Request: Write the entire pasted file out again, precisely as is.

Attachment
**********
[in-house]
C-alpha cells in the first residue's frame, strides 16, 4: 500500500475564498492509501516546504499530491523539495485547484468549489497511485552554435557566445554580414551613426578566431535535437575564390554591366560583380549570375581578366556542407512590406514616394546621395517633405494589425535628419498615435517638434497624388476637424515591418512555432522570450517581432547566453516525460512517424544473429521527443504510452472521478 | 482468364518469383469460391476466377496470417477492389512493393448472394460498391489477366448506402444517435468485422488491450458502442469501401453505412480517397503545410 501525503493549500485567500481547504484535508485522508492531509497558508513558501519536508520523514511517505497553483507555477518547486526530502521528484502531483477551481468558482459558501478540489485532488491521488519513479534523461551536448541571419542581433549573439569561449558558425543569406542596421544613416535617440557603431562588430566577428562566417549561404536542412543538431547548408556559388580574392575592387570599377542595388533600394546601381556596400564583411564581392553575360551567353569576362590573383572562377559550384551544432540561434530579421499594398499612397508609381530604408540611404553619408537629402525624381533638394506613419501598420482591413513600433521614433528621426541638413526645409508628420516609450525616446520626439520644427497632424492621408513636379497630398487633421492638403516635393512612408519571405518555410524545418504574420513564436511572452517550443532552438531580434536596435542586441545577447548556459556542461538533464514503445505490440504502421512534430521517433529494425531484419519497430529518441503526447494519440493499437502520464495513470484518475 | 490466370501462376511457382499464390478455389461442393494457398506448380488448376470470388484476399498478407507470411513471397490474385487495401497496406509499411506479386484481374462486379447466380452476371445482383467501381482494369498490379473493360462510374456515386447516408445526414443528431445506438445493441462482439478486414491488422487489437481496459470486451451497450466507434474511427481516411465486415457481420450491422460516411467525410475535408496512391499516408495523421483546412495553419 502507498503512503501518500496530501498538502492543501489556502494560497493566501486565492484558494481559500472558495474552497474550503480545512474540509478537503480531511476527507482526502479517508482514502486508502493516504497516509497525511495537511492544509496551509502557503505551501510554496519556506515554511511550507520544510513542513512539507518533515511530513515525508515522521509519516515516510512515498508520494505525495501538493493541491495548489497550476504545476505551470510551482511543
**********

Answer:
[in-house]
C-alpha cells in the first residue's frame, strides 16, 4: 500500500475564498492509501516546504499530491523539495485547484468549489497511485552554435557566445554580414551613426578566431535535437575564390554591366560583380549570375581578366556542407512590406514616394546621395517633405494589425535628419498615435517638434497624388476637424515591418512555432522570450517581432547566453516525460512517424544473429521527443504510452472521478 | 482468364518469383469460391476466377496470417477492389512493393448472394460498391489477366448506402444517435468485422488491450458502442469501401453505412480517397503545410 501525503493549500485567500481547504484535508485522508492531509497558508513558501519536508520523514511517505497553483507555477518547486526530502521528484502531483477551481468558482459558501478540489485532488491521488519513479534523461551536448541571419542581433549573439569561449558558425543569406542596421544613416535617440557603431562588430566577428562566417549561404536542412543538431547548408556559388580574392575592387570599377542595388533600394546601381556596400564583411564581392553575360551567353569576362590573383572562377559550384551544432540561434530579421499594398499612397508609381530604408540611404553619408537629402525624381533638394506613419501598420482591413513600433521614433528621426541638413526645409508628420516609450525616446520626439520644427497632424492621408513636379497630398487633421492638403516635393512612408519571405518555410524545418504574420513564436511572452517550443532552438531580434536596435542586441545577447548556459556542461538533464514503445505490440504502421512534430521517433529494425531484419519497430529518441503526447494519440493499437502520464495513470484518475 | 490466370501462376511457382499464390478455389461442393494457398506448380488448376470470388484476399498478407507470411513471397490474385487495401497496406509499411506479386484481374462486379447466380452476371445482383467501381482494369498490379473493360462510374456515386447516408445526414443528431445506438445493441462482439478486414491488422487489437481496459470486451451497450466507434474511427481516411465486415457481420450491422460516411467525410475535408496512391499516408495523421483546412495553419 502507498503512503501518500496530501498538502492543501489556502494560497493566501486565492484558494481559500472558495474552497474550503480545512474540509478537503480531511476527507482526502479517508482514502486508502493516504497516509497525511495537511492544509496551509502557503505551501510554496519556506515554511511550507520544510513542513512539507518533515511530513515525508515522521509519516515516510512515498508520494505525495501538493493541491495548489497550476504545476505551470510551482511543